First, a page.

Just got back from Yemenis, with a group of us who seek out spicy regional/ethnic neighborhood restaurants for the occasional Friday lunch. Had heard generally positive noises from two like-minded friends, and happy to report that it was in that vein a generally positive experience.
Ambience is welcoming, well-lit and cheery with ample tables (for lunch anyway - I have heard from a friend who's been by several times that dinnertime can occasionally be crowded and noisy and hard to get attention for securing a table). Service was very prompt and courteous; we were seated immediately and our hostess was quick to come by for appetizer and tea orders.
Food was generally good, with a few very good to exceptional items I'd return specifically for. Most everything tasted like very fresh ingredients were being used and that it was same-day cooked, not rewarmed. We stuck largely to the traditional Yemen dishes, especially looking forward to the Salteh. Very tasty, deeply seasoned meat with potatoes that were well-stewed but not overcooked, and a good layer of the traditional fenugreek maraq froth on top. I'd only wished for a bit more of this, and perhaps a bit hotter (I've read but not experienced that some versions can amp up the heat a bit here). We ordered Malawah bread which was very good - strongly recommend an order of that or the Tanour bread to accompany as you really want to scoop up stew with the soft bread. One bowl of Salteh was enough for two large guys for lunch - given apps - but we wished we'd ordered two as we kept returning for more bites.
The Sanaa Meza, mixed appetizers, was overall good with exceptional baba ghannouge. I'm not big on the bland, viscid versions I've generally received so I tend to avoid this dish - but it was eye-opening, perfectly balanced with a bit of smoke, good garlic and what we thought was a touch of cinnamon. Cooked right with just enough oil so that it wasn't slimy or runny, just perfect for the accompanying flatbread. Yoghurt salad was delicious if simple. Hummus was fine, taboullah to me was very unbalanced in the direction of parsley and garlic - I couldn't detect any bulghur or other grains at all so it ended up coming off as a slightly dry and gritty chimmichurri. This may be the traditional Yemeni way, not sure about that, and ok so far as it went mixed with other mezes on flatbread; but I won't be ordering it as a standalone salad anytime. Only two small dolmas (which I appreciate since huge versions can lose the grape leaf-to-rice balance; the grape leaves were very fresh and it was clearly handmade same day, without the left-standing oiliness and mushy rice you get with horrid prepack dolmas - nice lemony edge to the rice inside.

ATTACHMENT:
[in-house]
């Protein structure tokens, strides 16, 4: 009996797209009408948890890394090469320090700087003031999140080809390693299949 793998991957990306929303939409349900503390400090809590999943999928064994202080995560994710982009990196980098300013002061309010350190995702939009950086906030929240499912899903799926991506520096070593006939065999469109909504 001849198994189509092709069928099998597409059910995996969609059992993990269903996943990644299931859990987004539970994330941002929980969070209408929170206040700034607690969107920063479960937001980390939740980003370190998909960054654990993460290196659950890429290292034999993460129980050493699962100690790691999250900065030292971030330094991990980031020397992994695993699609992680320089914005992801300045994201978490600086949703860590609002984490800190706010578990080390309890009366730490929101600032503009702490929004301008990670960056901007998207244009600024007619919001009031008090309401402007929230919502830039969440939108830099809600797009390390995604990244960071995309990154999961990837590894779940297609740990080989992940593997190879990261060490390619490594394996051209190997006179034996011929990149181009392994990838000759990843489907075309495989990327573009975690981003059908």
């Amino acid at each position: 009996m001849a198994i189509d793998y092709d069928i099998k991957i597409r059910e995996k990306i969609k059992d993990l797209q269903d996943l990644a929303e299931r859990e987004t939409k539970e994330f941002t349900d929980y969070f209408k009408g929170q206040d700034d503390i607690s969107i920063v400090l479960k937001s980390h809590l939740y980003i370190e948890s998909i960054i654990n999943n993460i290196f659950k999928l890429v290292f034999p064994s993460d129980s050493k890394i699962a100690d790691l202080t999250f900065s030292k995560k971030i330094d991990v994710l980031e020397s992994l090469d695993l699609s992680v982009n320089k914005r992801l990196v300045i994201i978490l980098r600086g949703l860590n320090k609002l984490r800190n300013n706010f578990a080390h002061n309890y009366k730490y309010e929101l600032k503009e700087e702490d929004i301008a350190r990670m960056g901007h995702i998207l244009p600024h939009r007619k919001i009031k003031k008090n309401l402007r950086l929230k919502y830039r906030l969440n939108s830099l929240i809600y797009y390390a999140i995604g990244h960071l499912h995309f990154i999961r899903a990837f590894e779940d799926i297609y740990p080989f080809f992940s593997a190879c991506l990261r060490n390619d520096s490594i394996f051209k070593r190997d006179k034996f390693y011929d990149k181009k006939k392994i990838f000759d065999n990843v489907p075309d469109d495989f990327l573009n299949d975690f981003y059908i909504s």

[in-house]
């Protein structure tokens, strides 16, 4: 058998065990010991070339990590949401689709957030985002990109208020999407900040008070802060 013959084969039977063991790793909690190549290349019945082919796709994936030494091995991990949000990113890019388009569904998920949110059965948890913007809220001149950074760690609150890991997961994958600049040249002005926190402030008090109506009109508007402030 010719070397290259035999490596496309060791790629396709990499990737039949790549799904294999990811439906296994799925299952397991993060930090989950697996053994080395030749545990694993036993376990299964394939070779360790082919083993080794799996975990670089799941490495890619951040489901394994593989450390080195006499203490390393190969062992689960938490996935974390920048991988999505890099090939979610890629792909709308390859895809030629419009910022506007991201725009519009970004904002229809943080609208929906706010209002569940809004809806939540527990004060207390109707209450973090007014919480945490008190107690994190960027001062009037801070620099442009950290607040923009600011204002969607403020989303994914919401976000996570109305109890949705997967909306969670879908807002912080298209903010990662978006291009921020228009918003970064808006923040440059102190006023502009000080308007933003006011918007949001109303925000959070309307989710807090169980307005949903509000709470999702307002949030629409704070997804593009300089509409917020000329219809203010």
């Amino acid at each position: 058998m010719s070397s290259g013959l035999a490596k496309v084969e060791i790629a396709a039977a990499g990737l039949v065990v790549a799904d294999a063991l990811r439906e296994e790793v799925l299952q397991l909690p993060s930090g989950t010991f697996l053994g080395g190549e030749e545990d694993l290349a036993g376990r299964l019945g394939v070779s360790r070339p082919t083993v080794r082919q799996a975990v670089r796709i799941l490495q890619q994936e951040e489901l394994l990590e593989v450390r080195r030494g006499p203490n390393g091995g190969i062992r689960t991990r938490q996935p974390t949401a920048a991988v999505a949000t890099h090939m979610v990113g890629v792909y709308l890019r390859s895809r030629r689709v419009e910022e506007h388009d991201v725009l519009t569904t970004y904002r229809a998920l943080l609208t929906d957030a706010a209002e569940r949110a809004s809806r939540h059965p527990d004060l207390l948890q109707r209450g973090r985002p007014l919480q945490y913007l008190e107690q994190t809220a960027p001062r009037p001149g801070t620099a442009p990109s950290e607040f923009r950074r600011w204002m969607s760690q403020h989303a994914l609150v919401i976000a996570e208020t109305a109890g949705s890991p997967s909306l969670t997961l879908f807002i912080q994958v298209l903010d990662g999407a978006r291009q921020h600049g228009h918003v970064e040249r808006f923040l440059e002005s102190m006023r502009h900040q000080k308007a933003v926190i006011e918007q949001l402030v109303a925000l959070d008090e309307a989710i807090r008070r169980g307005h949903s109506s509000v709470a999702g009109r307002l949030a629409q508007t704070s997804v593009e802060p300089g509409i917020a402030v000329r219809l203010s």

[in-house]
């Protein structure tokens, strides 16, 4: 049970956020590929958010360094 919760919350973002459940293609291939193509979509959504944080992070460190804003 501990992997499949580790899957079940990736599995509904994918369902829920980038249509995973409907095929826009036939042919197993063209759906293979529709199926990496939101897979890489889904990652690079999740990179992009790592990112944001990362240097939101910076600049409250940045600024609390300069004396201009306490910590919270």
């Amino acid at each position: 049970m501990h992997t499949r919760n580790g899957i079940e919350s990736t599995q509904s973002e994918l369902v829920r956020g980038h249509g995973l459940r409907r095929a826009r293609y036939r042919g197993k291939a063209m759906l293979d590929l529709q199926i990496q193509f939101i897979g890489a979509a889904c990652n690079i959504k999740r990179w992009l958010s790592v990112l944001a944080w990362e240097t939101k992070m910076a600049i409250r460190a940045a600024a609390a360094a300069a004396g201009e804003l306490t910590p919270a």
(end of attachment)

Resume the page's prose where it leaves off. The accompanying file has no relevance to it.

We only had two little falafel balls to share (not sure if they came with the mezes or were compliments as I dont recall ordering them) - man we wished we had more. We've all had meh falafel but these really ramped up the spice in a well-balanced way, and we remarked that they were literally juicy, not just not-dry. I'd personally go back just to get falafel takout here with a side of the baba gannoush for a quickie lunch - possibly the best falafel I've had in SF (but others feel free to one-up me as I'm not a true falafel geek)
Mandi and Hameed, two additional traditional Yemeni dishes (in this case baked and roasted lamb versions respectively) were a bit disappointing - pleasing, well-balanced, well-cooked, but not as deeply flavorful as we'd hoped, especially compared to the Saltah. Good dishes for a spouse or child who may not be as in to spice.
We also had a Shish Taouk - not one of the traditional dishes but it looked like a lot of their takeout business especially was conventional Shawarma and Shish. To me it was at best adequate; a bit on the dry side and not inspired in any way I could find. To be fair we only had the one order, but I've made tastier versions myself and I've definitely had better elsewhere - I'd be interested if others disagree and could point me to what non-Yemeni-specific food they've liked here as I'd like to make it a more regular spot, especially if they've been doing it as take-out.
Overall, I'll be going back and it will definitely be for the Saltah and the mezes, and maybe to see if the falafel is as good in a wrap as I recall here.
Like Melanie I wonder if there's a downhill trend here a bit - just got back from lunch and while there are still some very good dishes, overall flavors just weren't as bright and striking as our first visit a year and a half ago.
Sautéed rice noodles with XO sauce were simply tired, with soft-verging-on-plain-mushy noodles in a sauce that seemed to have no character at all.